QUEEN OF THE DINOS

GLUE FOR SUE

JACKHAMMER SCIENCE

SUE'S SIGNIFICANCE

 

 

 

 

 

 

 

profile of Sue's head

 

 

 

 

 

 

 

 

RIGHT: Jaws agape and ready to chomp, Sue's fossilized head showed her intimate relationship to birds.
Photo by John Weinstein.
©The Field Museum.

 

Is this a living dinosaur?illustration of a pelican chick

 

Super Sue Meets Super Glue

 

    Of the birds, by the birds, and for the birds
close-up of Sue's head
Since Sue was the most complete T. rex ever found, and since the Field Museum paid more than $8-million for her, it stands to reason that she'd thrash some theories and substantiate others. One early casualty -- based on holes in her jaw -- was that she'd been bitten by another dinosaur. The holes, however, don't match the tooth pattern of anything stupid enough to nibble a full-grown T. rex.

Perhaps they were caused by infection, dinos being kinda weak in the flossing department... Did Sue neglect dental hygiene due to her acute sense of smell? Perhaps. A computerized tomography (CT) scan of her giant skull revealed that her brain had what chief fossil preparer Bill Simpson calls "gigantic" olfactory lobes. "Her sense of smell was extremely finely developed."

Here's our question: With such a mighty schnozz, would Sue have tolerated those ghastly dental disinfectants?

Simpson figures that those olfactory bulbs give the lie to the character in Jurassic Park, who suggested that standing still would have prevented a T. rex from spotting human prey. "It's a total fallacy. He would have smelled you in a second."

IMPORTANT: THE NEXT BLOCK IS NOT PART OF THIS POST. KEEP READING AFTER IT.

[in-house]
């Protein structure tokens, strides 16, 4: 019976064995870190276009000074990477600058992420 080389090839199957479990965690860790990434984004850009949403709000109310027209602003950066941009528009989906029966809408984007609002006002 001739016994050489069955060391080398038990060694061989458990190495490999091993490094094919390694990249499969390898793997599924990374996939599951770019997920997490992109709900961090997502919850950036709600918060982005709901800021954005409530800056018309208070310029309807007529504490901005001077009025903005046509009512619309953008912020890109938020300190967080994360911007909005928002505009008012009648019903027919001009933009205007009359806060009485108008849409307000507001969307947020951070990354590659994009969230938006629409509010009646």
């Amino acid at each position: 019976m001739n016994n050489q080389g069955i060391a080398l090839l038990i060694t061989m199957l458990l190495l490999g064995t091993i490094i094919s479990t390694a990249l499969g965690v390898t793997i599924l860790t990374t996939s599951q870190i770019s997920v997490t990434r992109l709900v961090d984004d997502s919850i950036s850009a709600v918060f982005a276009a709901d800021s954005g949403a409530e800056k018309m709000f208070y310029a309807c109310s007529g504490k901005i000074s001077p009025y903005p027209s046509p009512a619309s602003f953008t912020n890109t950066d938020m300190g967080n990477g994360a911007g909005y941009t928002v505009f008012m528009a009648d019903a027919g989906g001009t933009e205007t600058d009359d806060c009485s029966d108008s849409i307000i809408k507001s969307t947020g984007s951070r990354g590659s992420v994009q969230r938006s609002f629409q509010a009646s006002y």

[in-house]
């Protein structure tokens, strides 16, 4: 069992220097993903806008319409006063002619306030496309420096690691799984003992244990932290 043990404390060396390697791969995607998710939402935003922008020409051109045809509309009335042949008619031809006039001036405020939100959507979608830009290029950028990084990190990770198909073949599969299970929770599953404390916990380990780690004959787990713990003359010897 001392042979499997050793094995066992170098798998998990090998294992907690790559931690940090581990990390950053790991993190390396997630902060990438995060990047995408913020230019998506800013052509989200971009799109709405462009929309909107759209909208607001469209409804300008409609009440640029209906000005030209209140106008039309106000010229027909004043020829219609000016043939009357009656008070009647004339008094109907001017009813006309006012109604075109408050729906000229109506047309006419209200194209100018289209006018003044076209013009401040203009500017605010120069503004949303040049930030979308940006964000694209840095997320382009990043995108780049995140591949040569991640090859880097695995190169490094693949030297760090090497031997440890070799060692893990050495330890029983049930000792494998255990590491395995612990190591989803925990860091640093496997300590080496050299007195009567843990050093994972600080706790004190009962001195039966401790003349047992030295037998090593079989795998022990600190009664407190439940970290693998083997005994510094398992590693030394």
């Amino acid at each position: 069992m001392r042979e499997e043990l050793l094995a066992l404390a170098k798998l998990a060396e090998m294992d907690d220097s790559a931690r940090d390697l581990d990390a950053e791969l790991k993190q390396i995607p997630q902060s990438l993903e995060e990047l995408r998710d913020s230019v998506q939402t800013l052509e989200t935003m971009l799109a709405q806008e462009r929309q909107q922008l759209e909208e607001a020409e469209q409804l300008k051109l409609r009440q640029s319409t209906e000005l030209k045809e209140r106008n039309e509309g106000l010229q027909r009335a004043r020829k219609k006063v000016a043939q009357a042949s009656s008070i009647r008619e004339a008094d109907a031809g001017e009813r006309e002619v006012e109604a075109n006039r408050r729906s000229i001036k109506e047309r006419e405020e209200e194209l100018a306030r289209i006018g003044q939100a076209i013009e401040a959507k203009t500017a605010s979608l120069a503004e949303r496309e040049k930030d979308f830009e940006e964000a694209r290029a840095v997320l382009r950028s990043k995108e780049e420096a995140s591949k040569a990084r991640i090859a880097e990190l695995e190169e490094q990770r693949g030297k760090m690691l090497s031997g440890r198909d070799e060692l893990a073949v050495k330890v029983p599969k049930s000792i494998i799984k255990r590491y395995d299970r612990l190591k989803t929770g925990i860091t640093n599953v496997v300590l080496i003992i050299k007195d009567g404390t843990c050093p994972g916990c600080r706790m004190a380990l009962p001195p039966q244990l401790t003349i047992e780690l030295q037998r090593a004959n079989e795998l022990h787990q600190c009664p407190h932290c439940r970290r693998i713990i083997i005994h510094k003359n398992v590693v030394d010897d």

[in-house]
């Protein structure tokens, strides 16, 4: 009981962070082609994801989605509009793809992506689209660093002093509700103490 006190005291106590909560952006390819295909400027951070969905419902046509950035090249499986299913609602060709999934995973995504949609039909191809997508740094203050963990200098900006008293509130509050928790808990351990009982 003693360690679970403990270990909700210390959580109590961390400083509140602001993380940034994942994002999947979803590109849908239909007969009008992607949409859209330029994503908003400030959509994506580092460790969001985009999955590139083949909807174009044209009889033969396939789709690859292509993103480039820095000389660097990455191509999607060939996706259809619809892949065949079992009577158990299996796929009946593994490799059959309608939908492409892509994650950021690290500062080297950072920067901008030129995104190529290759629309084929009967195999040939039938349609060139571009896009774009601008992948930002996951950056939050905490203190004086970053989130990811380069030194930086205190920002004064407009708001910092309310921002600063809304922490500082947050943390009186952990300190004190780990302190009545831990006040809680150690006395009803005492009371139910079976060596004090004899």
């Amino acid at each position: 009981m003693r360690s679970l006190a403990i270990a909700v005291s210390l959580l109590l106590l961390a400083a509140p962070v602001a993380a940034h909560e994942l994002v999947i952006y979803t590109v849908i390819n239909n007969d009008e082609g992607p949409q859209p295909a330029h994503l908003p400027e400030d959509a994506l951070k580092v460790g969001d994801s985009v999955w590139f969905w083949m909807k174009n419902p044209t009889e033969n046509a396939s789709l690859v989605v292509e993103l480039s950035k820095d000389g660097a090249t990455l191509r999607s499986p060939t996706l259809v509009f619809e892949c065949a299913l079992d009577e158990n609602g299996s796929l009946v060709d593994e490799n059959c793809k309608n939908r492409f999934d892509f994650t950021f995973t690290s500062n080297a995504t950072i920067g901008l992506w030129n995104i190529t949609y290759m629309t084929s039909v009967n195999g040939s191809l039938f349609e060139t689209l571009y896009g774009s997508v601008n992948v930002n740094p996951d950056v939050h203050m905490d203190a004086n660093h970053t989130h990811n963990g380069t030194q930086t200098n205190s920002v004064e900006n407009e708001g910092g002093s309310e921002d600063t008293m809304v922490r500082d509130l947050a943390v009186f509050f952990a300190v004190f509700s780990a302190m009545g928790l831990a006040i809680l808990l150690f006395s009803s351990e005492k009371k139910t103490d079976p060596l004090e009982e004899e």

Further, Sue's "wishbone" -- the first found from a T. rex -- resembles a bird's wishbone. That buttresses the notion that birds descended from coelurosaurs, the group of meat-eating dinosaurs that includes T. rex. Likewise, Sue's trigeminal nerve openings were far apart, a characteristic of birds and coelurosaurs, but not other carnivorous dinos.

Warning: terrible teeth ahead!Nuttin' but a bird brain After years of debate, the idea that birds descended from dinosaurs is becoming the conventional wisdom, says Simpson. "I'd say 95 percent of paleontologists accept it. There's a small group holding out, but they've been clobbered by the evidence."

If birds are living dinos, were some dinos also warm blooded? Simpson says quite likely, judging by impressions made by dino skin that apparently carried feathers. Feathers, he says, indicate that the animals were trying to retain warmth (remember: ducks have feathers, but not clams or fish).

What remains to be seen, Simpson adds, is whether all dinos were warm-blooded: "How far down the dinosaur tree it went, we don't know." Here's a great discussion of Sue's scientific significance.

Overall, the advantage of these new dinosaur preparation and mounting techniques is their ability to reduce damage to specimens while increasing public appreciation for these fantastic critters.

Some of us fossilized Why Filers are ancient enough to remember the old portrayal of dinosaurs as faint-witted, sluggish lizards that happened to get too big for their britches. False.

Dinosaurs -- at least the predatory ones like Sue -- are now seen as fast and somewhat intelligent. They may even have had a family life, judging by fossils that show dino nests. Teasing out the unexpected behavioral complexity of dinosaurs will depend on ever-more subtle prep and mounting techniques. The goal of this work, says Simpson, is simple. "The less damage you do, the more information there is. You'd like not to touch the fossil at all. If you can collect, prepare and study without damage, that's ideal."

Read our bone-riddled bibliography.

 

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